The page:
Australia's Involvement in the Vietnam War Essay

978 WordsAug 19, 20124 Pages
Australia’s involvement in the Vietnam War was a result of a combined fear of communism and the fall of freedom from danger in Australian democracy and society. The growing web of communism saw the fall of many countries closing in on Australia and New Zealand, and it was believed Robert Menzies’ government that they would find communism at Australia’s shores. Australians were anti-communist during the Vietnam War; due to a level of hype that the society, the media, and the government were exposed to. The “domino effect” was a popular analogy during the Vietnam War, which represented the spread from communist Russia’s web of power was growing into South East Asia and the halt of communism in Vietnam would signify the half of communism’s…show more content…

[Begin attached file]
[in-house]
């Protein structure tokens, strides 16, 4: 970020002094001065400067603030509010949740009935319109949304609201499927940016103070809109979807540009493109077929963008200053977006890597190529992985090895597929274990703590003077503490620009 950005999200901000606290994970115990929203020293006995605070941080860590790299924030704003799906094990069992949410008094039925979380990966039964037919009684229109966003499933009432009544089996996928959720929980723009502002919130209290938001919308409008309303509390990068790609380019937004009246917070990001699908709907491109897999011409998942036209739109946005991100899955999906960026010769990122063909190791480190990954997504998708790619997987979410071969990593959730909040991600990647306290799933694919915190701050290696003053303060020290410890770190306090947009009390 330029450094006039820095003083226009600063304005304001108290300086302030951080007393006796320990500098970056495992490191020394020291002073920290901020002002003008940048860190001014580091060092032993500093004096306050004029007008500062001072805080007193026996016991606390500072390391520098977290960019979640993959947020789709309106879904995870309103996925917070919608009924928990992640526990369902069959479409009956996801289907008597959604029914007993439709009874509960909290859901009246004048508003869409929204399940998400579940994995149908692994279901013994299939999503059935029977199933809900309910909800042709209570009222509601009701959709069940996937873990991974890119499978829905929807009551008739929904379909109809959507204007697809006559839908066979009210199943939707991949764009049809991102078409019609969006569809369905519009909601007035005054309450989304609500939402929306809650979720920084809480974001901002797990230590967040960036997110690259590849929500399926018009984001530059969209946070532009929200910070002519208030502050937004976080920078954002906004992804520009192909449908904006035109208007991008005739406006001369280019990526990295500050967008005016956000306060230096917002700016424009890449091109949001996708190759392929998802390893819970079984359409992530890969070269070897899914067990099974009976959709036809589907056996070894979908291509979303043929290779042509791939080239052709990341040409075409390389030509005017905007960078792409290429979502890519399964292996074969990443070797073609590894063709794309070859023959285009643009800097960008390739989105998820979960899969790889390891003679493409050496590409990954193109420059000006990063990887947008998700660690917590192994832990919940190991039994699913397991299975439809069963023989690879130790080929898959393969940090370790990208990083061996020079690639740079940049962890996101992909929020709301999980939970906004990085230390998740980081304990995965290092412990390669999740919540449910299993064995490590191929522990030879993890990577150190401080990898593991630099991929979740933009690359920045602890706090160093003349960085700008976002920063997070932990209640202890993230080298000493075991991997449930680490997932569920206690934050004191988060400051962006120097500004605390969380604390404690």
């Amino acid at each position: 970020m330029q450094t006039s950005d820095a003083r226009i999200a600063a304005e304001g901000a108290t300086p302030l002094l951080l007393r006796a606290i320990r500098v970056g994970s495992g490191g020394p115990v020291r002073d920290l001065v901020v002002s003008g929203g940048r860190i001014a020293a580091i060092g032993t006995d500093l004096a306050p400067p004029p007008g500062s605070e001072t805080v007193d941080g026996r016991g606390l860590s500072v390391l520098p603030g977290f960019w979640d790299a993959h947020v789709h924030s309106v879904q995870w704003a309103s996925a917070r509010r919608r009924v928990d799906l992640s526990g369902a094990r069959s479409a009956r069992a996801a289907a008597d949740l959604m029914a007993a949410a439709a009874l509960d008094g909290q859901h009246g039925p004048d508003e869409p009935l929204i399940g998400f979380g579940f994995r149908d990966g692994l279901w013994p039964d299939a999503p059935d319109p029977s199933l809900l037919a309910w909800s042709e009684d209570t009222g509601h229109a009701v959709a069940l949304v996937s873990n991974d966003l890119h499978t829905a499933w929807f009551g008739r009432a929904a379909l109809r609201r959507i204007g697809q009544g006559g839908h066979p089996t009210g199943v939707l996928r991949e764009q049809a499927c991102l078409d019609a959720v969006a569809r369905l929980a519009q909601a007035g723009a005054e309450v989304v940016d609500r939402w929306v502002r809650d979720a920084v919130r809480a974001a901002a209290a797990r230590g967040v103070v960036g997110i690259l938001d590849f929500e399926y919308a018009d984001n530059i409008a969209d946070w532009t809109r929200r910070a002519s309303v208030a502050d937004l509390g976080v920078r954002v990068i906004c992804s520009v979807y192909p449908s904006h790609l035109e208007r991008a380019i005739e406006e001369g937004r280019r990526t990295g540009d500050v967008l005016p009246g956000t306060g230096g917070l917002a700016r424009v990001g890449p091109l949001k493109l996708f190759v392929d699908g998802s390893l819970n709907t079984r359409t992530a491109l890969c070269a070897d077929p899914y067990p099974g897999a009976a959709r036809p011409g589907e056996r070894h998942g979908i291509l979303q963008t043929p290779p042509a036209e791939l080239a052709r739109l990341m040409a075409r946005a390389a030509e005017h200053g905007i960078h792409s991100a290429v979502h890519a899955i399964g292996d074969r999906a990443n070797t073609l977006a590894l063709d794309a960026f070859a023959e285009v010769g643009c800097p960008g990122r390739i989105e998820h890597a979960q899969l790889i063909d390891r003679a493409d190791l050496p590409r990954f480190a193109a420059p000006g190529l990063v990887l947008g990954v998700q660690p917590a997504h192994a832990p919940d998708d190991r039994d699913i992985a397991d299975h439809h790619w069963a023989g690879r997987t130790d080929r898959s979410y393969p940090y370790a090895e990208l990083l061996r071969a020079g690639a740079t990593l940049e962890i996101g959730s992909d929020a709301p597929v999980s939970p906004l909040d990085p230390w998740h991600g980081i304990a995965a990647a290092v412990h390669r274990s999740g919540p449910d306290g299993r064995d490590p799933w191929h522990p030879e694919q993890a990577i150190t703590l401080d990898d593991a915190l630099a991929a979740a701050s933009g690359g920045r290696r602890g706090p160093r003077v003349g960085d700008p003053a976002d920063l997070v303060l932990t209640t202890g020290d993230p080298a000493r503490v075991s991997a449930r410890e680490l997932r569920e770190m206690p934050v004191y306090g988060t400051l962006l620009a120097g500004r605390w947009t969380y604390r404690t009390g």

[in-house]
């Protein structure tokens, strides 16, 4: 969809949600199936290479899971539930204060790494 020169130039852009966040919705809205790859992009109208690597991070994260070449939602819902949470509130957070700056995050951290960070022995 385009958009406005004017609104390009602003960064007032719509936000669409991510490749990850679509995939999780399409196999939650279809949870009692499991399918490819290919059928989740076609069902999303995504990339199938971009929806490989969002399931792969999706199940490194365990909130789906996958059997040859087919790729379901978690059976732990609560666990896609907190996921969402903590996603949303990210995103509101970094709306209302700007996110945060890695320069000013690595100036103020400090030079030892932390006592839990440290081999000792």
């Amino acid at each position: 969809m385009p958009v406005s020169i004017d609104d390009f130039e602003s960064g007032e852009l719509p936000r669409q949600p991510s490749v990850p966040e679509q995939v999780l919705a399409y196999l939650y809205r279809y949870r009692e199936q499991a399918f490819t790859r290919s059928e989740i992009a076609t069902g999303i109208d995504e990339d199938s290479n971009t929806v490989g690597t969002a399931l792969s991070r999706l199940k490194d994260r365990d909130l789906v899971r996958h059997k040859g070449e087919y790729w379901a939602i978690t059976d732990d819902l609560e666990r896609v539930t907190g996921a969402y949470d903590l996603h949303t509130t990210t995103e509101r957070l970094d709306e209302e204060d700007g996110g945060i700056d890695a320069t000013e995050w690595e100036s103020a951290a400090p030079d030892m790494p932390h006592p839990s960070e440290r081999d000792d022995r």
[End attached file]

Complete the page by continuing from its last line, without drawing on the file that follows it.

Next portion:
The SEATO Treaty was formed in 1954. The South-East Asia Collective Defence Treaty provided for defensive action to be taken in the event of an attack on the United States Britain, France, Australia, New Zealand, Thailand, the Philippines or Pakistan. South Vietnam, Cambodia and Laos were also guaranteed protection under the treaty’s security arrangements. (see appendix II). The generalized view of the Vietnam War from the people of the world saw a defiant and definite collection of Western countries (‘Western Bloc’, fighting for freedom against a primitive evil Eastern organism of countries (‘Eastern Bloc’). Capitalist versus communist countries, i.e. the Western Bloc versus the Eastern Bloc were linking to the events dominating the politics of the world the Cold War. In the aftermath of World War II, the conflict between the United States and the Soviet Union governed the tension surrounding communist growth and fears. These two nations had become the new superpowers, with the communist Soviet Union heading an ‘Eastern Bloc’ of countries and the capitalist United States heading a ‘Western Bloc’. In 1947, the United States declared a new policy to check the growing power of communism; ‘to support free peoples who are resisting attempted subjugation [complete control] by armed minorities or by outside pressure’. The conflict between the Eastern and Western blocs became known as the Cold War. It centred
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